“The major differences between the iPocc and GOG-252 trials was the use of bevacizumab in GOG-252,” said Dr. Fujiwara. “Bevacizumab may be preserved for the later line when carboplatin is used for the first line in IP therapy.”
“The inclusion of larger residual tumors in the iPocc trial may be another reason for the differences in outcomes, but I think that’s unlikely,” he added. With respect to overall survival, Dr. Fujiwara noted that the increased role of PARP inhibition may have had an impact.
“Future research, such as the ongoing TRiPocc study, is needed to identify biomarkers for patient selection,” he said. “We also need to elucidate the role of IP carboplatin-based chemotherapy in patients with BRCA mutations.”
“Finally, based on the long-term progression-free survival advantage, IP chemotherapy might be a strong weapon for low-to-middle income countries, where maintenance bevacizumab or PARP inhibitors are not available or affordable,” Dr. Fujiwara concluded.
DISCLOSURE: Dr. Fujiwara reported financial relationships with AstraZeneca, Daiichi Sankyo, Eisai, Genmab, Kyowa Kirin, MSD, Takeda, Zeria, and Seagen.
1. Fujiwara K, Nagao S, Yamamoto K, et al: A randomized phase 3 trial of intraperitoneal versus intravenous carboplatin with dose-dense weekly paclitaxel in patients with ovarian, fallopian tube, or primary peritoneal carcinoma (a GOTIC-001/JGOG-3019/GCIG, iPocc trial). 2022 SGO Annual Meeting on Women’s Cancer. Abstract 241. Presented March 19, 2022.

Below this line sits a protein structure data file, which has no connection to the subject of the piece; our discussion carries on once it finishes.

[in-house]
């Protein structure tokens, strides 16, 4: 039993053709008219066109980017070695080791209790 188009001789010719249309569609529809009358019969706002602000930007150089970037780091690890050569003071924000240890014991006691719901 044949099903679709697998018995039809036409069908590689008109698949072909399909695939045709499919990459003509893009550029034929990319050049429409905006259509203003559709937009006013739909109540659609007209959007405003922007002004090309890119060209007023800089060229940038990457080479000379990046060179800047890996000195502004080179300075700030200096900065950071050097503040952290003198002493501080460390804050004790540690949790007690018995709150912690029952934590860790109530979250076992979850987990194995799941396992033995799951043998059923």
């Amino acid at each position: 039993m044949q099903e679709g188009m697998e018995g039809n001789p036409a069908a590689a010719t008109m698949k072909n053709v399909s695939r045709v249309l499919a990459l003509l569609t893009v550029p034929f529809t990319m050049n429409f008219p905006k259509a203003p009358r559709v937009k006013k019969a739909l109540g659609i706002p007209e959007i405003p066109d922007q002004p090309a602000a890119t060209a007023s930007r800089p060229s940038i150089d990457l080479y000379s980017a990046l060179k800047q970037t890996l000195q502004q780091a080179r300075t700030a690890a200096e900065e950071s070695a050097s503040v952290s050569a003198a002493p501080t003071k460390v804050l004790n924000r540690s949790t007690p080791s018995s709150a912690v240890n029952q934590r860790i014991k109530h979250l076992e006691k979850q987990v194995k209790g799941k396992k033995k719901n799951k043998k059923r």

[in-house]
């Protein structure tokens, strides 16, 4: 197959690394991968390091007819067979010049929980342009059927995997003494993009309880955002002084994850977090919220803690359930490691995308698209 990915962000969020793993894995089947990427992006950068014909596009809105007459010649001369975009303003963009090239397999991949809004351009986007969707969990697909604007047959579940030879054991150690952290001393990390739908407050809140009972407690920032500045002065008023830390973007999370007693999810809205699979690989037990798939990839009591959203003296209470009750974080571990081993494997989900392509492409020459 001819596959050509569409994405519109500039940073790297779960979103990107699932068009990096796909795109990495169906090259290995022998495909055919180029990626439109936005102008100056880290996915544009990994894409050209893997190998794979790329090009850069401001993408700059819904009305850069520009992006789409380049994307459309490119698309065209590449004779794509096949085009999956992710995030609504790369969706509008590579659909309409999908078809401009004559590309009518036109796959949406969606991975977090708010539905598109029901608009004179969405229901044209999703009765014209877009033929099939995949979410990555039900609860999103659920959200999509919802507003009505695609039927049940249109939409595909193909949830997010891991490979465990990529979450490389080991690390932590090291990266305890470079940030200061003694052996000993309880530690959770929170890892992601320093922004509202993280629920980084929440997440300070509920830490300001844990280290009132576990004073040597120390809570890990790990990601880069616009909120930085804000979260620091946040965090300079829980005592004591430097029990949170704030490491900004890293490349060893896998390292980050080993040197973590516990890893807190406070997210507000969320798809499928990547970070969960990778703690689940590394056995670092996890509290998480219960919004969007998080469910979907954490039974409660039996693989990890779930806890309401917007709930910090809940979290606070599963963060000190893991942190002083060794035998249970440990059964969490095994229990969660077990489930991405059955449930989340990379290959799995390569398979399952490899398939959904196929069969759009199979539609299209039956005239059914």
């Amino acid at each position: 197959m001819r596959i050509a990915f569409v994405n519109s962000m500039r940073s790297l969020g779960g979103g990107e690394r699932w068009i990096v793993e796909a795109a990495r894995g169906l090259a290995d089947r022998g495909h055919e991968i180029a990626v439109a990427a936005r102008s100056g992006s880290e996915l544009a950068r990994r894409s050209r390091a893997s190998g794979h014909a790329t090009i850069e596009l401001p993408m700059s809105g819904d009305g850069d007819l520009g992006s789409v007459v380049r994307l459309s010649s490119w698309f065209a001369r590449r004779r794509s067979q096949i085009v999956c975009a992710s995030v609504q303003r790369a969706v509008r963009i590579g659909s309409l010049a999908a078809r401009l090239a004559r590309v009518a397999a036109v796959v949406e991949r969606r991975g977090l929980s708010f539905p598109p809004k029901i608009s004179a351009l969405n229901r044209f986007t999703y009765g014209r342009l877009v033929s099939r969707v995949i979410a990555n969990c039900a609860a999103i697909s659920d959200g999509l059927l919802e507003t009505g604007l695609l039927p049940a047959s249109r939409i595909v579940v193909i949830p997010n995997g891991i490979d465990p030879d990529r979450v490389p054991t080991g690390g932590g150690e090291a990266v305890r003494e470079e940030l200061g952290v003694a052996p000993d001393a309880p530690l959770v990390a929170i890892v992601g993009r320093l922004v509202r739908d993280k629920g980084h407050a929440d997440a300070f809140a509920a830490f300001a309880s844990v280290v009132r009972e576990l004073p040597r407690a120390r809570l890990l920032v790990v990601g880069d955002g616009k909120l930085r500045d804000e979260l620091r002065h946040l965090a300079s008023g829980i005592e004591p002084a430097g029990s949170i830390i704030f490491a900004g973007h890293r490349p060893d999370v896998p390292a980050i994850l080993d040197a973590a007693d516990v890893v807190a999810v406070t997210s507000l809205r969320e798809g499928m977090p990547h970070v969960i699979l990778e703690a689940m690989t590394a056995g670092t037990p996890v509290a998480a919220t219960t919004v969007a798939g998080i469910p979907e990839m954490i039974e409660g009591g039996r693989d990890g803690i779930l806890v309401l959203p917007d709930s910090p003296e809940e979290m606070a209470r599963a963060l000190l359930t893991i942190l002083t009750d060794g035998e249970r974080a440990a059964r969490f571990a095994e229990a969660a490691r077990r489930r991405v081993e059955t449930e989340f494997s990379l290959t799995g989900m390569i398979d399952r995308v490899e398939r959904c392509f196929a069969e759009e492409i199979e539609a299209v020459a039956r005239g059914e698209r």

2. Armstrong DK, Bundy B, Wenzel L, et al: Intraperitoneal cisplatin and paclitaxel in ovarian cancer. N Engl J Med 354:34-43, 2006.
3. Walker JL, Brady MF, Wenzel L, et al: Randomized trial of intravenous versus intraperitoneal chemotherapy plus bevacizumab in advanced ovarian carcinoma: An NRG Oncology/Gynecologic Oncology Group Study. J Clin Oncol 37:1380-1390, 2019.
4. Provencher DM, Gallagher CJ, Parulekar WR, et al: OV21/PETROC: A randomized Gynecologic Cancer Intergroup phase II study of intraperitoneal versus intravenous chemotherapy following neoadjuvant chemotherapy and optimal debulking surgery in epithelial ovarian cancer. Ann Oncol 29:431-438, 2018.
5. Miyagi Y, Fujiwara K, Kigawa J, et al: Intraperitoneal carboplatin infusion may be a pharmacologically more reasonable route than intravenous administration as a systemic chemotherapy: A comparative pharmacokinetic analysis of platinum using a new mathematical model after intraperitoneal vs. intravenous infusion of carboplatin—A Sankai Gynecology Study Group (SGSG) study. Gynecol Oncol 99:591-596, 2005.
Abstract discussant Deborah K. Armstrong, MD, of Johns Hopkins Kimmel Cancer Center Baltimore, elucidated the rationale for intraperitoneal (IP) treatment, which is the peritoneal pharmacokinetic advantage for many drugs used in ovarian cancer, including carboplatin, as used in the iPocc trial.1 In ...